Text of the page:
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Roberto Martínez belongs to the world and we must protect him

Is he a great coach? Probably not. Is he great for fans? Undoubtedly.

Belgium v Tunisia: Group G - 2018 FIFA World Cup Russia Photo by Shaun Botterill/Getty Images

The pyramids of Egypt. The rock-hewn churches of Ethiopia. Mont-Saint-Michel. The fortifications of Old Havana. Machu Picchu. Mosi-oa-Tunya. The Temple of Heaven. Timbuktu.

These, along with hundreds of others, are UNESCO World Heritage sites. Some are natural, the sublime and the beautiful; others are human-made, ingenuity given form in worked stone, brick, and metal. Taken all together they represent the grand treasury of this planet, what it has given us and what we have given one another. It is time to add Roberto Martínez to the list.

Belgium’s manager is not, strictly speaking, a landmark. He’s not a waterfall. Nor is he a big old church or a really nice bridge. But beyond these mere technicalities, he exceeds the requirements. He is certainly a “masterpiece of ... cultural significance,” and there is no doubt he exhibits “an important interchange of human values.” Nobody could doubt that he bears “exceptional testimony to a cultural tradition.” And as for being “directly or tangibly associated with events or living traditions,” well, he was managing in the World Cup just earlier today.

Belgium beat Tunisia 5-2. This performance, taken along with Belgium’s 3-0 win against Panama, means that Martínez has delivered 10 goals in two games. His Belgium side scored 43 goals in 10 qualifying games, and have only been involved in one 0-0 (and that was against Portugal, who like that sort of thing). If it’s goals you want, he delivers.

But that’s not what elevates him alongside Mbanza Kongo and the Forth Bridge. The goals are the symptom; the cause is hope. Martínez isn’t the only manager committed to attacking football, but his version is a incredibly fragile thing, forever trembling on the cusp of total collapse. There’s a reason Wahbi Khazri grabbed the ball out of the net after scoring Tunisia’s late consolation: he knew that when Martínez is on the bench, nothing is impossible. Even three goals in 20 seconds.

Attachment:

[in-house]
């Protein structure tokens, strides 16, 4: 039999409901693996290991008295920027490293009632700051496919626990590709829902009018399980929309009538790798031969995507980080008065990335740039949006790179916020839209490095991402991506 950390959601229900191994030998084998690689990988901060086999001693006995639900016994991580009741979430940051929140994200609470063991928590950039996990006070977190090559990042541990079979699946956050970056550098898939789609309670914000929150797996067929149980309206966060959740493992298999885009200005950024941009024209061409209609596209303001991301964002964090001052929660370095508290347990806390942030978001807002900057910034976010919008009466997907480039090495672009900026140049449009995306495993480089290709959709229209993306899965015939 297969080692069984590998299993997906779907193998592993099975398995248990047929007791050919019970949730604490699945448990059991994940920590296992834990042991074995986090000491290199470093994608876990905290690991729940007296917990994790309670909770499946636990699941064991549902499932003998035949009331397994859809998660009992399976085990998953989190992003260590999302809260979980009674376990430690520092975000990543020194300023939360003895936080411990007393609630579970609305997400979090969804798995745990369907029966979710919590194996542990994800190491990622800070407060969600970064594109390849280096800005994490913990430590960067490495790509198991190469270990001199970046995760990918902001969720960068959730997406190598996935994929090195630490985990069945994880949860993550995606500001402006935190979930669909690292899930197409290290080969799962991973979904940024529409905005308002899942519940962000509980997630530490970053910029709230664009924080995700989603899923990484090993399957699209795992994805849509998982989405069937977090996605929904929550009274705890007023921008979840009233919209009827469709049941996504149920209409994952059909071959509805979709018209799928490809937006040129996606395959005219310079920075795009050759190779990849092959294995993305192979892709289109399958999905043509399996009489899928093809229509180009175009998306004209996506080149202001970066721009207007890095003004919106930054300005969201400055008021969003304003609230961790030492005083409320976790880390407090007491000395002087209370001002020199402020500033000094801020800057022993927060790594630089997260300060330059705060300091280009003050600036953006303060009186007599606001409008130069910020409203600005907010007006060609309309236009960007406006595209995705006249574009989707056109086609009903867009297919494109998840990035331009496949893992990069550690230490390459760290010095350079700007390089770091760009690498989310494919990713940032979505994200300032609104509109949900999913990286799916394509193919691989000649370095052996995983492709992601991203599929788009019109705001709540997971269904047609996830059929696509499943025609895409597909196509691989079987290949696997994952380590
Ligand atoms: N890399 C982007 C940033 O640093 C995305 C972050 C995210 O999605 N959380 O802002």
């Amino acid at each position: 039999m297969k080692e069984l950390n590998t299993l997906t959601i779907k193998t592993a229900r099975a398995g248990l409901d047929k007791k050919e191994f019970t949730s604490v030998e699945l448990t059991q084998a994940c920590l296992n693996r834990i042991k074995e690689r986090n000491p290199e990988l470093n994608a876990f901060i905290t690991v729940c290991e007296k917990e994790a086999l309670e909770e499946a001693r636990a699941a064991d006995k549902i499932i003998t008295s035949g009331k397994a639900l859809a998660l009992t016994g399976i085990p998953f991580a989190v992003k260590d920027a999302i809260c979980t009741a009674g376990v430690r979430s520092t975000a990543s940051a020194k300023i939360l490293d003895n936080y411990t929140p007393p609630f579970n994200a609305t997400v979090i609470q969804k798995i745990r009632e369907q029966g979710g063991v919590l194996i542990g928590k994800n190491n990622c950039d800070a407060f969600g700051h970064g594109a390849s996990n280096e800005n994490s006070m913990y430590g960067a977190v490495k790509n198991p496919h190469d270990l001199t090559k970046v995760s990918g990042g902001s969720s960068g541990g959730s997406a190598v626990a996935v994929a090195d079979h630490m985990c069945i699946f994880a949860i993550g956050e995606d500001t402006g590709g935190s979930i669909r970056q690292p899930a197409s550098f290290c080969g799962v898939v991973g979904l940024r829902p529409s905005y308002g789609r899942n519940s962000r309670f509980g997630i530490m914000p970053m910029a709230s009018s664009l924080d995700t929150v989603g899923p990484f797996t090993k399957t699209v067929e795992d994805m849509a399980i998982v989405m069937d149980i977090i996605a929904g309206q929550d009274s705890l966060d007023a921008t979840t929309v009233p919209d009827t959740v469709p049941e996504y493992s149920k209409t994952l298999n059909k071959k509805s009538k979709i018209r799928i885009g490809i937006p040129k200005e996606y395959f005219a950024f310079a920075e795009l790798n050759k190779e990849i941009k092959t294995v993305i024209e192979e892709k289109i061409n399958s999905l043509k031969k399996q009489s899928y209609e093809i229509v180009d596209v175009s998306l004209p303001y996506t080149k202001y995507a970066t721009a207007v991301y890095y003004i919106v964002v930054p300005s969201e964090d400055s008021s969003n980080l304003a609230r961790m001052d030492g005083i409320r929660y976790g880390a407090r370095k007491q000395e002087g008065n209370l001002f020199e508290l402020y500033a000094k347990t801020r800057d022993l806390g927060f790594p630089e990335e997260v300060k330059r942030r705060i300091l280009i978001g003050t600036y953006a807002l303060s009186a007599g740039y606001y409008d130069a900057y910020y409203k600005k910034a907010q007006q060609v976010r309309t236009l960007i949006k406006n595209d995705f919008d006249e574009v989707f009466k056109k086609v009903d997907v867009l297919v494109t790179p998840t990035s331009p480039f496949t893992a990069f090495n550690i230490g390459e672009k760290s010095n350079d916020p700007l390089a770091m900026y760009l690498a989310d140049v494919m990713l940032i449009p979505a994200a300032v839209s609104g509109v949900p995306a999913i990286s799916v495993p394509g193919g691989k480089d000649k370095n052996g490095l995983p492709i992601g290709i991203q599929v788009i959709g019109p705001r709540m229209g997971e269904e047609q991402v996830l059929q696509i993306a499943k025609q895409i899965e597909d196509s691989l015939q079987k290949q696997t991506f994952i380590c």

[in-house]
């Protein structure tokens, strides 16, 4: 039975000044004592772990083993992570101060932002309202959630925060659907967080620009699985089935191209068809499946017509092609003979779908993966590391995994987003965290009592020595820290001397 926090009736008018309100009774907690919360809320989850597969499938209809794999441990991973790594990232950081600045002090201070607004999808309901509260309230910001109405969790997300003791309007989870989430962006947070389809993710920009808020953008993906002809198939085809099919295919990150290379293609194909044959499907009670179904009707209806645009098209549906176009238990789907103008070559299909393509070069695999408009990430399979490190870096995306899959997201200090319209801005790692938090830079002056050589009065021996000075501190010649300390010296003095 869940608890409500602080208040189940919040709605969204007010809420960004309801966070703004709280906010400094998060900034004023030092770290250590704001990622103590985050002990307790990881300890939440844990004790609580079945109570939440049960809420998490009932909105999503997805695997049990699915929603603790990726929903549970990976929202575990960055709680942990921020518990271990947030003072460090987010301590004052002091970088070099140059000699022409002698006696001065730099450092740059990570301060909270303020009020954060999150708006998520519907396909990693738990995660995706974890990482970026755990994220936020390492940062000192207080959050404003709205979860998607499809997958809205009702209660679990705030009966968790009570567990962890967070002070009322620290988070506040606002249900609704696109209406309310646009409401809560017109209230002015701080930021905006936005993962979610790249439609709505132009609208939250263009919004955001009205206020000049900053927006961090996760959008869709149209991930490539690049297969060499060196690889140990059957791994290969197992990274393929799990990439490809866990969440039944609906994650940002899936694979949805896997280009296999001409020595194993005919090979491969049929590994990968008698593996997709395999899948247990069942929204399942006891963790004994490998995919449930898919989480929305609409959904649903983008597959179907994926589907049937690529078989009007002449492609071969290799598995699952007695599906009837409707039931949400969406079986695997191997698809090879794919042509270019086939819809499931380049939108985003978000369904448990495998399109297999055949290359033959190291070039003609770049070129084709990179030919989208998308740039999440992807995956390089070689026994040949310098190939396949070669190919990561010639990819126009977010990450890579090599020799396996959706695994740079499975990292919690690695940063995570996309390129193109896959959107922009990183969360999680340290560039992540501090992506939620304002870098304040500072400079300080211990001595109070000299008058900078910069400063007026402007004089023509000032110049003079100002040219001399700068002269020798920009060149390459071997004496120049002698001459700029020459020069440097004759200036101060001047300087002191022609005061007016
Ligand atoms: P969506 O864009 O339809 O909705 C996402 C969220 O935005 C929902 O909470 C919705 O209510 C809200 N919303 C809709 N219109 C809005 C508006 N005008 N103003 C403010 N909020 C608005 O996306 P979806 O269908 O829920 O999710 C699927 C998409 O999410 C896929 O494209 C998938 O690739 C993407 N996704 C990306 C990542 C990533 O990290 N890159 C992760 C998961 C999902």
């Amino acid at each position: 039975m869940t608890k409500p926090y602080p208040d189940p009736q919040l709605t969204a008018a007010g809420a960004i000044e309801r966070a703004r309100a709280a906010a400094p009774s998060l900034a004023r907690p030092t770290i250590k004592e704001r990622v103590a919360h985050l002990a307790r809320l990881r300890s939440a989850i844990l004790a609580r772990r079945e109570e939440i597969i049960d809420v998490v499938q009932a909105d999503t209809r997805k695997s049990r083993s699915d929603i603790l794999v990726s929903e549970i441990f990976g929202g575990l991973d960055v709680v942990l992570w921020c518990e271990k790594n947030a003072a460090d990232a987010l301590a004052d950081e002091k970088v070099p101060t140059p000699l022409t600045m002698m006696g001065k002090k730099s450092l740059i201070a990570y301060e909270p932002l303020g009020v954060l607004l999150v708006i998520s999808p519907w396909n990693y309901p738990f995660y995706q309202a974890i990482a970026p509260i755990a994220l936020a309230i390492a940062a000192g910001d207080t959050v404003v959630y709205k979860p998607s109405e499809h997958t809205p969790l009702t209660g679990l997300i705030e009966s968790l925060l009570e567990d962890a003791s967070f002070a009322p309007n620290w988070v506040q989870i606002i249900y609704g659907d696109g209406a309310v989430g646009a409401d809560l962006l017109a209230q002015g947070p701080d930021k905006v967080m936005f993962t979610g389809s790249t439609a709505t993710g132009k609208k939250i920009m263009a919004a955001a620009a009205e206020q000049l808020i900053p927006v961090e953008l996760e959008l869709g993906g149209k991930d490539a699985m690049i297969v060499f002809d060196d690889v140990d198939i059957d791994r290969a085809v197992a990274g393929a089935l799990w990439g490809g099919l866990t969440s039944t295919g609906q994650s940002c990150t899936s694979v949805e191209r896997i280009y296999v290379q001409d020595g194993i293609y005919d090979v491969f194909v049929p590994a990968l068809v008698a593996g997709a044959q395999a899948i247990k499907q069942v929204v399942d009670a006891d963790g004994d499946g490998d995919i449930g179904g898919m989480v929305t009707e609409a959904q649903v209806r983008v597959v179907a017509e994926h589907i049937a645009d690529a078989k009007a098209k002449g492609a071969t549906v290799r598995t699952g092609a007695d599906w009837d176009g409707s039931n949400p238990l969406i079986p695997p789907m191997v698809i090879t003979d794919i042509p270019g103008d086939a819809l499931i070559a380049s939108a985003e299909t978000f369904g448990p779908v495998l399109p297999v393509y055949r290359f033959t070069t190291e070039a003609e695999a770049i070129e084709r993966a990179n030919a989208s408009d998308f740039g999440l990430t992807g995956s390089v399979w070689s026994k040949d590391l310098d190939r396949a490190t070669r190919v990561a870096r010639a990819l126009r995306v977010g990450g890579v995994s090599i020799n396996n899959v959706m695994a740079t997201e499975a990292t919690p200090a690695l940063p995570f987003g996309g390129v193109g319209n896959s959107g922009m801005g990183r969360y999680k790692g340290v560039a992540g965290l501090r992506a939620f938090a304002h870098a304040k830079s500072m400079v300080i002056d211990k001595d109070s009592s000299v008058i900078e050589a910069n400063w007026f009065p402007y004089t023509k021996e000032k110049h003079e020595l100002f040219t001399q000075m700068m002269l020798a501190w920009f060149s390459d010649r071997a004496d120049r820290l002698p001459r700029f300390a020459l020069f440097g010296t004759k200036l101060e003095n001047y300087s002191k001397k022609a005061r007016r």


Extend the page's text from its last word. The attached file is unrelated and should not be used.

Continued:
This commitment to the soft underbelly has been true all through Martínez’s managerial career, from his time with Swansea and Wigan through that very strange spell at Everton, and on to Belgium. But it’s at the World Cup that it makes the most sense. Because this is how the strong teams should be: thrilling yet vulnerable; at once powerful and wobbly.

At heart, there is a commitment to the Corinthian ideals that once defined the game. If Martínez is going to have a squad this exceptional, with players this good, then it only seems right that he should arrange them in strange lop-sided shapes, with holes all along the back. That way, everybody gets to play: Belgium, Belgium’s opponents, and the neutrals. Especially the neutrals.

As such, Martínez sits in the same relationship to the World Cup as Stonehenge does to ... well, to whatever the druids were up to. He is the pinnacle of the idea of a World Cup manager; his sides bring chaos and joy and light and hope, precious hope, to everybody they encounter. Through the group stage they rampage, into the knockouts, and then — oops — they’ve just clattered out by the odd goal in seven.

This is why he must be taken from the merry-go-round of footballing recruitment and taken over by the people. He gets given the likeliest squad before every tournament, and he does his thing, and the games belong to us all. Forever.